by Godfrey Marema, Eaton
Global and local events are like a rollercoaster at the moment – from military action in Eastern Europe to political turmoil in Western Europe, natural disasters and consistent slow economic growth here in South Africa – all surging forward as the world slowly recovers from the devastating Covid-19 pandemic of the last two years.
While the news is heart-breaking and the events are daunting, we need to look beyond the immediate turmoil and seek hope, identify opportunities, and plan action. The last two pandemic years have shown us what is possible if we put our minds to it: commerce and trade carried on from people’s dining room tables and patios while innovations such as telemedicine were adopted without hesitation. Once it was all over, the world rebounded, having learned lessons in efficiency, on-demand retail, and how to work together to survive a global nightmare.
With the pandemic subsiding, new challenges have emerged. For example, the conflict in Eastern Europe has sent energy prices soaring – which has in turn compelled the world’s most energy-dependant countries to re-evaluate their source markets, and indeed their whole approach to energy.
In time, this is likely to accelerate innovation in renewable energy installations as countries seek to limit their dependence on other nations for key resources. At the same time, reducing costs and supporting moves to limit their impact on climate change remain paramount objectives.
The vulnerability of South Africa’s energy resources has again been highlighted by the implementation of emergency load shedding, with more expected through the winter.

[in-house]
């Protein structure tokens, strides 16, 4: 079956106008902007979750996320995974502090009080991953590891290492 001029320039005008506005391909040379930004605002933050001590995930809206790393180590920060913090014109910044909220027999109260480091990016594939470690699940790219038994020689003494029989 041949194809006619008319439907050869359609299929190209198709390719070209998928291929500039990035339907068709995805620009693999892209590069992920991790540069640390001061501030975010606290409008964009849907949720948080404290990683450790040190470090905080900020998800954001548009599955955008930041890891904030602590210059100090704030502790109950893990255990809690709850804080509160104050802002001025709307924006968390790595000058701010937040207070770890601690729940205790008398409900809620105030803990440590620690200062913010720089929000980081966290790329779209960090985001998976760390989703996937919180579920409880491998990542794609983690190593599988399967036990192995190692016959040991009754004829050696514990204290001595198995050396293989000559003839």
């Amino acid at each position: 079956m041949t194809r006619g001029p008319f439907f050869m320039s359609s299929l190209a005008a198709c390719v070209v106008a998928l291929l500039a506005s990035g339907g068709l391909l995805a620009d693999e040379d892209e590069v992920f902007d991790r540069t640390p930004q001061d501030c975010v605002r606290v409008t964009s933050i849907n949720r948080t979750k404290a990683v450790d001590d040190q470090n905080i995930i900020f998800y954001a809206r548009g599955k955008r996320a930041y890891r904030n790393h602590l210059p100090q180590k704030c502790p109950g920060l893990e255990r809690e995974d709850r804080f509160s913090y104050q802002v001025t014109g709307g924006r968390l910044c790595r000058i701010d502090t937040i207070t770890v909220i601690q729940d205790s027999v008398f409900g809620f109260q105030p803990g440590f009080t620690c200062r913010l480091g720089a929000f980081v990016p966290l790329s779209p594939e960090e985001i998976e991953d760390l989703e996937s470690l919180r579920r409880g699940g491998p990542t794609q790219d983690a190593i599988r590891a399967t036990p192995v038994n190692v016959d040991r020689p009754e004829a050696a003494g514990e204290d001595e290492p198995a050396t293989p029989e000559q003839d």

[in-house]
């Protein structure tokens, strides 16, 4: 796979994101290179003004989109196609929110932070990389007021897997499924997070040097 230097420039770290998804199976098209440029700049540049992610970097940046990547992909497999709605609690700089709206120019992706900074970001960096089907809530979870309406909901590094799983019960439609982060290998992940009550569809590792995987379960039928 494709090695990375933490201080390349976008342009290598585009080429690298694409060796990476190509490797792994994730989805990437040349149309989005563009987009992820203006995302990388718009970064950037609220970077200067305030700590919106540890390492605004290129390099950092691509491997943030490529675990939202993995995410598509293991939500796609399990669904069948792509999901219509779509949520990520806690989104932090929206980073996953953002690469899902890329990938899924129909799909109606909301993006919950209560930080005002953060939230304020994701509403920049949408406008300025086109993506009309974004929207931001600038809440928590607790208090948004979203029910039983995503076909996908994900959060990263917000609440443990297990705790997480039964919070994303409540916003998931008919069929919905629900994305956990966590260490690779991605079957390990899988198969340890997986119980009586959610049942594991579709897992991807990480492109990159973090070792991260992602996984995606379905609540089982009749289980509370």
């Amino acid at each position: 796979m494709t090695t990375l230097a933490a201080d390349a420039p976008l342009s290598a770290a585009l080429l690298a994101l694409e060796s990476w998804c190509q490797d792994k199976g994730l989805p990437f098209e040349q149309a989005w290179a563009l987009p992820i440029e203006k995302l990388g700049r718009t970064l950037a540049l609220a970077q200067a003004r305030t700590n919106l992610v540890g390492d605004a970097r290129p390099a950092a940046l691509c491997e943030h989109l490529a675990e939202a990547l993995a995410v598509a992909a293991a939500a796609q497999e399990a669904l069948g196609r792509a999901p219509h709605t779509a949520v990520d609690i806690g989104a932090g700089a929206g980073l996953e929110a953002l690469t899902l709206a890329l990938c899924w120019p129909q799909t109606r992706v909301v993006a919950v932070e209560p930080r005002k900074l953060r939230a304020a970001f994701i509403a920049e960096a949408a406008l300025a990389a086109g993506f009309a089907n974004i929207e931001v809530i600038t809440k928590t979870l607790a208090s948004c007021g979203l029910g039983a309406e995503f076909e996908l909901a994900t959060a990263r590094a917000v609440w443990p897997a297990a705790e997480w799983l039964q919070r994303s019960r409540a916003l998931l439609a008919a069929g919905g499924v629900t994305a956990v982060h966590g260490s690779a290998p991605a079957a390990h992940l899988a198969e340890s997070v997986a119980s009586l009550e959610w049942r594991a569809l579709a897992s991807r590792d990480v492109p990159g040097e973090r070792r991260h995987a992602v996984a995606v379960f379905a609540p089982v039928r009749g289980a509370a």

Although significant increases in energy tariffs have been agreed to by the energy regulator, it’s likely that Eskom’s cost base will increase as coal prices surge due to scarcity in Europe, and the demand for coal exports rises as other countries’ hunger for the commodity grows.
It's clearer than ever that the transition to renewable energy needs to speed up, and the disruptions currently experienced across the world should be seen as catalysts for the rapid technological and behavioural change that we need to shift away from an unsustainable energy system that’s centred around non-renewable fossil-fuel resources.
Eaton welcomes the recently announced opening of Bid Window 6 of the Renewable Energy Independent Power Producers Procurement Programme (REIPPPP) for this reason, and is looking forward to more such opportunities for the South African market to become a global leader in alternative energy sources, from solar to hydrogen, and everything in between.
A collaborative effort from both the private and public sectors can help provide solutions and technologies which respond to the social issues around us.
This could be through bringing innovative solutions like microgrids to suburbs and communities, and through investing in skills development among the people who work for us so that they can grow and become leaders in their own right.
There really is no time like the present to approach current challenges as opportunities to change our business model, take action to change the way we seek energy, the way we harness and store it, and limit the climatic consequences of our actions, for the benefit and survival of future generations.
Godfrey Marema is the managing director and plant manager for Eaton in Southern Africa
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